Willie Clayton is an American singer-songwriter and producer. Like several African American singer/songwriters, he began performing gospel music in church as a youngster and then moved into the secular field as a lyricist, producer, and singer. An active recording artist since the early 1970s, Clayton's career has endured almost 40 years and has spanned a repertoire in the styles of R&B, soul, and gospel. Birthed into an era of soul and R&B legends, a time when music was pure, lyrics had meaning, Willie Clayton is now one the few working artist of his contemporaries. Since the 1970âs heâs been crooning with the likes of Ron Isley, Bobby Womack, Sam Cooke and Marvin Gaye, yet now he stands nearly alone, facing a new generation.
Born in the Deep South (Indianola, Mississippi) during the days of segregation, Clayton, unable to find proper management or the success he sought moved to Chicago in 1971. Like many other African American artists in the 1970âs, the young singer contracted to Hi Records in Memphis, where he worked with producer Willie Mitchell and the vaunted Hi rhythm section. Hi issued a series of fine Clayton efforts on its Pawn subsidiary, including "I Must Be Losin' You," "It's Time You Made Up Your Mind," and "Baby You're Ready," but none of them hit. Finally, in 1984, Clayton enjoyed a taste of soul success when his "Tell Me" (produced by General Crook) and "What a Way to Put It" scored on to the R&B charts. Let's Get Together, Clayton's 1993 album for Johnny Vincent's Ace record label, was a smooth soul-blues hybrid dominated by originals but titled after Al Green's immortal hit. Simply Beautiful, his Ace follow-up, found Clayton mixing dusties by Rev. Al and Aretha Franklin, with his own style.
Back on the scene, after his mainstream success with âBoom Boom Boomâ and âA Woman Knowsâ which landed on Billboardâs album and singles charts. Clayton is prepared to teach a new generation the right way to love. Self classified as an all encompassing singer, he refuses to be pigeonholed in one genre of music. âThere arenât many real gritty R&B singersâ. Bobby Womack, Charlie Wilson, Ronald Isley and I are the last of that generation. I keep up with the music because I have to change with the times. Where Gerald Levert left off, I am picking it up, and like him, my music is relatable across the generations.â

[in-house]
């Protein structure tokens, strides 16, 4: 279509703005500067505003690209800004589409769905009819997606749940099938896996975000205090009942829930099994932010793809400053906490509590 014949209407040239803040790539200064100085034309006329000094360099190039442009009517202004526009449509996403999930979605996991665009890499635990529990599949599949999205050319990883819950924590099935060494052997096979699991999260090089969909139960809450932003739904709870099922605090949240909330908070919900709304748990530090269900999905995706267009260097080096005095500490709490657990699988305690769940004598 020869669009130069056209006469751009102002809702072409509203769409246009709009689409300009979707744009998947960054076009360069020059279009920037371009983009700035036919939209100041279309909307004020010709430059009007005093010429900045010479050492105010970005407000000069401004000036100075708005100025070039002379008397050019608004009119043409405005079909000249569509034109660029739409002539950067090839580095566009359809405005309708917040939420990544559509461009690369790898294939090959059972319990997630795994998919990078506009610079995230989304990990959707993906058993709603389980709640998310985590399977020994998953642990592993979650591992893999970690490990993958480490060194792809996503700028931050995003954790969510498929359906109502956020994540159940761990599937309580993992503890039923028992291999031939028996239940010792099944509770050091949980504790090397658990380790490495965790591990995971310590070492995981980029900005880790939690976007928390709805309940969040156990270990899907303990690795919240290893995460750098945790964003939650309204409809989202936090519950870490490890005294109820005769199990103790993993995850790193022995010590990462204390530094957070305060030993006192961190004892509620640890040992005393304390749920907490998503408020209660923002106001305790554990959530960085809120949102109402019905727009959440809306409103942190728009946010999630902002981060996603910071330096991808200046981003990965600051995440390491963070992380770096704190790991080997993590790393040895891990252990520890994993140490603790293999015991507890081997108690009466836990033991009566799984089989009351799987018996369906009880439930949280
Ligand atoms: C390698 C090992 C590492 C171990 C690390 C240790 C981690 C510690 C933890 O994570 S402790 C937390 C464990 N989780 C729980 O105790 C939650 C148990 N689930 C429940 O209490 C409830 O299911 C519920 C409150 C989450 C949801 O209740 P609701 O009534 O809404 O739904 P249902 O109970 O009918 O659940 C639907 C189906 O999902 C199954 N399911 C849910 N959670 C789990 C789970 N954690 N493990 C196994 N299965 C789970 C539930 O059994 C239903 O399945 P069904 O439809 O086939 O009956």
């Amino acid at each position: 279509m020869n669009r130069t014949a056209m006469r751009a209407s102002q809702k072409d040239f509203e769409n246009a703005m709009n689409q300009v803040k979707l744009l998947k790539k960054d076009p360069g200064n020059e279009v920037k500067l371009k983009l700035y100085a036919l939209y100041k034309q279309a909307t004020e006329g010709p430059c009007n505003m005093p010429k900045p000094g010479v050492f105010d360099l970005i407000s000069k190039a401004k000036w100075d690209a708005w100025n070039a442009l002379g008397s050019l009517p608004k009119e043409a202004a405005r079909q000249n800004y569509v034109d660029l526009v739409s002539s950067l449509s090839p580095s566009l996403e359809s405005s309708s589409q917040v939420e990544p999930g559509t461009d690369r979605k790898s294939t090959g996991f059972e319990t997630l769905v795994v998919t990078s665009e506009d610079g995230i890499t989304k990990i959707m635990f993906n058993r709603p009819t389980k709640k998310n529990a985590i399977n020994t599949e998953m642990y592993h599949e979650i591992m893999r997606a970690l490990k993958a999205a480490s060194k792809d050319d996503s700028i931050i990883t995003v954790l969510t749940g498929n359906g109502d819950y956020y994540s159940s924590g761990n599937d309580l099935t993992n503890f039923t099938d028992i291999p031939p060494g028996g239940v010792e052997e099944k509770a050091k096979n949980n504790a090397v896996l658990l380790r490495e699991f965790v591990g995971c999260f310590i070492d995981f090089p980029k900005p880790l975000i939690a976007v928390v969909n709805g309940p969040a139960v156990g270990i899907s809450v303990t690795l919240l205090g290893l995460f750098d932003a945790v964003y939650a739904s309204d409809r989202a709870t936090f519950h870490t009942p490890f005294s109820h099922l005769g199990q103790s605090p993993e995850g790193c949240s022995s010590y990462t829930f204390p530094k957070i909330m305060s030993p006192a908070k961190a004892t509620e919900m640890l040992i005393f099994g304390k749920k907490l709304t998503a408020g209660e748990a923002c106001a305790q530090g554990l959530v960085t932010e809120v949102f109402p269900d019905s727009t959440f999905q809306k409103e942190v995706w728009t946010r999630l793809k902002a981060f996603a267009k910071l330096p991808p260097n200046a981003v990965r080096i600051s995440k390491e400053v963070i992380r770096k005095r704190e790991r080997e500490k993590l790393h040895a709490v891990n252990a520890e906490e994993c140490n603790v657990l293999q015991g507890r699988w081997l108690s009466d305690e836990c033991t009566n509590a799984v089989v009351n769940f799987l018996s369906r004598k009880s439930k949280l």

His newest efforts, a yet to be titled album, take him back to the days of classic R&B, with a 2009 sound. Working with young accredited musicians and producers, (all under the age of 30) has allowed Clayton to speak the language of love to modern rhythm and blues. Grateful for the young energy, the expertise and perspective, he feels this project is his best recording yet. âItâs not a one single album, itâs grown and sexy. Itâs about bringing romance, love, respect and sensuality back home. â
With multiple releases throughout his career, Clayton is confident in his newest offering to the world, even reaching generation next, by building an internet presence and bridging the generational gap. âMood music has no age limits, this album reminds you how good it is to be in love and shows you how sweet it can be!â
Considered by critics and fans alike to be one of the last great "Soul" men, Clayton continues to record and perform, and has maintained a devoted following throughout the world.